FishTales 2019: So It Begins

The Fall Surfcasting season ticks towards its onset as a Good News/Bad News story.
SEASON’S GREETINGS: Amazing Randy and I got well in an “old time religion” blitz of schoolie bass under the Montauk Lighthouse.

GOOD NEWS: The weather is fair, mild and dry. Perfect for wading in the surf in a bathing suit or light waders.

BAD NEWS: The weather is fair, mild and dry; Stripers like it tumultuous.  We need a snotty storm to perk up the bite.

GOOD NEWS: Plenty of bait in the waters, bayside and in the ocean.

BAD NEWS: So far, not much on that bait except big ass seals, dolphins, sharks and blue whales.

GOOD NEWS:  Hurricane Dorian didn’t cause much beach erosion.

BAD NEWS: Hurricane Dorian didn’t lower the water temperature much, delaying the bite.

GOOD NEWS: Getting lots and lots of “fish reports” to chase.

BAD NEWS: Most of those chases turn out to be fools’ errands.

GOOD NEWS: At least we haven’t missed the bite yet.

BAD NEWS: The bite hasn’t started yet.

GOOD NEWS: Montauk is not that crowded with fishermen so far.

BAD NEWS: There’s a season opener Surfcasting Tournament this weekend, which means combat fishing conditions if the bite breaks loose.

GOOD NEWS: Amazing Randy and I got into an “old time religion” bass blitz under the bluffs at Montauk Point at dusk this evening. 

BAD NEWS:  There ain’t no bad news in this case.

VC and Billy the Priest searched mostly in vain for the fish—including elusive albes—all weekend long.  Big Brother Frank is out of the game this year, nursing a busted wing back to health on the West Coast by charting LA Dodgers pitch counts. He’ll be missed.

GOOD NEWS FOR BBF: Big Brother Frank teaching bluefish the meaning of life in the surf at Shagwong, before his busted wing took him out for the season.

Amazing Randy, who sat out most of the weekend follies dining on porterhouse medium rare, responded early on Monday to the fish reports touting hard hitting bass at Turtle Cove.  The morning was a disappointment, but the afternoon shined.  Randy got a head start on me arriving at the Sewer Pipe around 430pm. He scored about a half dozen blues and bass there, reporting: “All the fish you want at Camp Hero.” He had one striper to 30 inches. Meanwhile, I was en route, fielding and retweeting fish reports from LeeBob, who was first at home on the UWS, but continued to relay and receive reports while onstage on Broadway.  Talk about multitasking.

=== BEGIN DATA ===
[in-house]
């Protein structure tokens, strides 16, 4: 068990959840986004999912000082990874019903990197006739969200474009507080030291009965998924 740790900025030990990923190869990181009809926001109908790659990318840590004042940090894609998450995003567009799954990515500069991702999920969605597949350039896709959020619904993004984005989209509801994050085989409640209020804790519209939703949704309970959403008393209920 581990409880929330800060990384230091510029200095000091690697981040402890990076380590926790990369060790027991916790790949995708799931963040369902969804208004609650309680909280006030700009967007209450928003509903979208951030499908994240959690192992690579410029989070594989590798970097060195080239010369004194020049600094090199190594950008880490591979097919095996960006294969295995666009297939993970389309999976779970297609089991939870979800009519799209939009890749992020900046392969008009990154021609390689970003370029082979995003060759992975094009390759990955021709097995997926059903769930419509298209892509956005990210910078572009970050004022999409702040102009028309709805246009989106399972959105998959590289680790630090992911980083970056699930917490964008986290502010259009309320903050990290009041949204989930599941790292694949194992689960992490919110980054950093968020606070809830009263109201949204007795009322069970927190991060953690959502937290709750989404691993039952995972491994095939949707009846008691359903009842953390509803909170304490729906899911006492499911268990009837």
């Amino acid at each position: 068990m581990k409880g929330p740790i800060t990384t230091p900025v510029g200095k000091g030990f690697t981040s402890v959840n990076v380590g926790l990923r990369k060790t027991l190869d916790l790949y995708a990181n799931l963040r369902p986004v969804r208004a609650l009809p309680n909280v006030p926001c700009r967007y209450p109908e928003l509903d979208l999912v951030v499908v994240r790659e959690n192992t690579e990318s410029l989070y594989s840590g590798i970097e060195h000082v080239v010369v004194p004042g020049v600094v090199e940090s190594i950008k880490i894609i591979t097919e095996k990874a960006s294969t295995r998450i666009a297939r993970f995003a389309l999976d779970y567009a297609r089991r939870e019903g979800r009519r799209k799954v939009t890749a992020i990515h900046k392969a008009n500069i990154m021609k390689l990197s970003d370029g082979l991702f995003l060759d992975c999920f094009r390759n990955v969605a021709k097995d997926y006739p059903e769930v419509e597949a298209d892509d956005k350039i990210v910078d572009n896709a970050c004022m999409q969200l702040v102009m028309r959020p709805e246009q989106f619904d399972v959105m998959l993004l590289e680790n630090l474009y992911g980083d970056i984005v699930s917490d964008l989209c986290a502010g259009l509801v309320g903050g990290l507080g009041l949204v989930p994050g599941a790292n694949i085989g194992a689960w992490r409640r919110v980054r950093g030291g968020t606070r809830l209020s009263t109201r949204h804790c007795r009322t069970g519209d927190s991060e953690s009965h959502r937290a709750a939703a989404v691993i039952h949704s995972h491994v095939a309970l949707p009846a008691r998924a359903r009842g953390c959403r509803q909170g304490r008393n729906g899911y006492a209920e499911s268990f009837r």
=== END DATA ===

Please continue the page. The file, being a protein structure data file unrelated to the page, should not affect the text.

I arrived at Turtle Cove—the gates are finally open to the approach road—at 530pm, only to watch the blitzing bass pass me by. Around the Lighthouse Jetty they went.  So did we. Randy and I intercepted the blitz under the bluff near Scott’s Hole

It was old time religion: fish busting in the rolling waves, finning in the rocks as the tide began to build. We each brought in a half dozen schoolies and had many many more strikes and drops. A rock jockey swam out to a boulder right in front of us. We had to cast left and right of him, so the fish we nailed played us into and around the rock piles, which didn’t do our braid line much good. Randy had one quality fish. My biggest was only about 25 inches. All our fish were over 22 inches. I had some on a green teaser fly—and one “duble!!!” All the rest, to my visual delight, exploded on top, hitting a blue Super Strike. We left them biting at dusk.

The Red Hill Capos are due here in a few days and they will appreciate the Good News about the weather. Most are not here for the fishing, anyway. But for those who are, hopefully, the Good News about the bite will continue to improve.

Bad News? LeeBob! Where are you?

LET IT BE WRITTEN: Move over Alabama. Time for the Montauk “sharpie” fishing forecast.

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